Today (08.28.07)

Today in the Diocese

 Diocesan Liturgy Commission, 10 a.m., Pastoral Center

  OZONA — Installation of new pastor, Fr. Rodney White, 6:30 p.m., Our Lady of Perpetual Help.


Deacon Mario Calderon (1998)

Today’s Readings

1 Thessalonians 2:1-8
Psalm 139:1-3, 4-6
Matthew 23:23-26

Today’s Headlines from CNS


Caribbean Catholics to tackle new priorities after convention ends

ROCHESTER, N.Y. (CNS) — Although the second national convention of Caribbean Catholics of North America is over, the work for volunteers has just begun. During a town hall meeting Aug. 19, Caribbean Catholics who gathered at Rochester’s Crowne Plaza Hotel narrowed their focus to six priorities: immigration, welcoming new arrivals to the United States, Caribbean music ministry, Catholic schools, increasing the involvement of youths and developing a Web site. Volunteers signed up for committees and will tackle the priorities in advance of the third national convention in 2009 at a location to be determined, said Sister Joan Angela Edwards, a Sister of the Sorrowful Mother who is president of the nine-member governing board of Caribbean Catholics of North America. Regional meetings in 2008 also will continue the work of the committees, she said. Since Caribbean Catholics of North America formed in 2003 and incorporated in October 2006, the group has been working to form local chapters across the country, leaders said.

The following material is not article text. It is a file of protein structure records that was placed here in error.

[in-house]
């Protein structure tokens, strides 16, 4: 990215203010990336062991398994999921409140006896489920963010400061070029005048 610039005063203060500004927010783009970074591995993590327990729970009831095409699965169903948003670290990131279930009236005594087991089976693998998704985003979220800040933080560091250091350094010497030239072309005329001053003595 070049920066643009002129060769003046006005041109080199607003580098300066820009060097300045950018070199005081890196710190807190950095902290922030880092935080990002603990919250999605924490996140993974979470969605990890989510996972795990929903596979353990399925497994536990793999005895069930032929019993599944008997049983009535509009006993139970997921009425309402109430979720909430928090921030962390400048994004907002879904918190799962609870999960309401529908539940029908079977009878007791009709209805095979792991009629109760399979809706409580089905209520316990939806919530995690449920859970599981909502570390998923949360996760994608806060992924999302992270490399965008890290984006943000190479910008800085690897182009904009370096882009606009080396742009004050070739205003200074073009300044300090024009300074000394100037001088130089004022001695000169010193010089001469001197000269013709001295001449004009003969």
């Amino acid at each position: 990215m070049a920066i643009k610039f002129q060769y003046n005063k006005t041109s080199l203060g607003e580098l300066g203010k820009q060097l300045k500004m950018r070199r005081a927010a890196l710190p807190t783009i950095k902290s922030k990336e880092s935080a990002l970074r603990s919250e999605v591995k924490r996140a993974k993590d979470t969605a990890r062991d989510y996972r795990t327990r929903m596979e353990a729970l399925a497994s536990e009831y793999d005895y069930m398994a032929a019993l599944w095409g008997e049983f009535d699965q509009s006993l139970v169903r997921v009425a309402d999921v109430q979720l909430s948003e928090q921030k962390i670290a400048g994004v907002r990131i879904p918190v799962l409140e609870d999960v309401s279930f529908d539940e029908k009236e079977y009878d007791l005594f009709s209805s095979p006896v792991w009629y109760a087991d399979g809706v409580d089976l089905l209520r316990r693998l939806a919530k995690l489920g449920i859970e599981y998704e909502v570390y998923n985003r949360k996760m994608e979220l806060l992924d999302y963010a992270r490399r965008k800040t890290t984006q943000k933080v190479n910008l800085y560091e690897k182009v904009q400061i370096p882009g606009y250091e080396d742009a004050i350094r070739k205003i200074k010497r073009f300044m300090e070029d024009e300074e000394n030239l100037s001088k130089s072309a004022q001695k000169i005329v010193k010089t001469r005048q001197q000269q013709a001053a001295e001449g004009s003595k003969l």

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Burlingame Mercy Sisters begin new project to fight global poverty

BURLINGAME, Calif. (CNS) — The Burlingame regional community of the Sisters of Mercy took steps to “make poverty history,” as the title of one of the sessions of their recent annual convocation put it, by giving their blessing to a new initiative called Mercy Beyond Borders. In a presentation to the more than 160 sisters and Mercy associates gathered at the Burlingame motherhouse for the Aug. 9-12 convocation, Mercy Sister Marilyn Lacey outlined a proposal for the new nonprofit entity, which she said will address global poverty with the U.N. Millennium Development Goals as its inspiration. “This can be a million-nun movement which focuses on concrete, small projects,” said Sister Lacey, who directed the Diocese of San Jose’s Catholic Charities’ refugee services outreach for 21 years and during her current sabbatical year is writing a book on refugees. “We can connect Mercy resources in the U.S. with projects already established in the developing countries that need seed money,” she said. “We can mobilize our Mercy passion to do this. We have 10 years to meet the U.N. millennium goals.” The U.N. Millennium Development Goals include eight objectives which range from halving extreme poverty and halting the spread of HIV/AIDS to providing universal primary health care.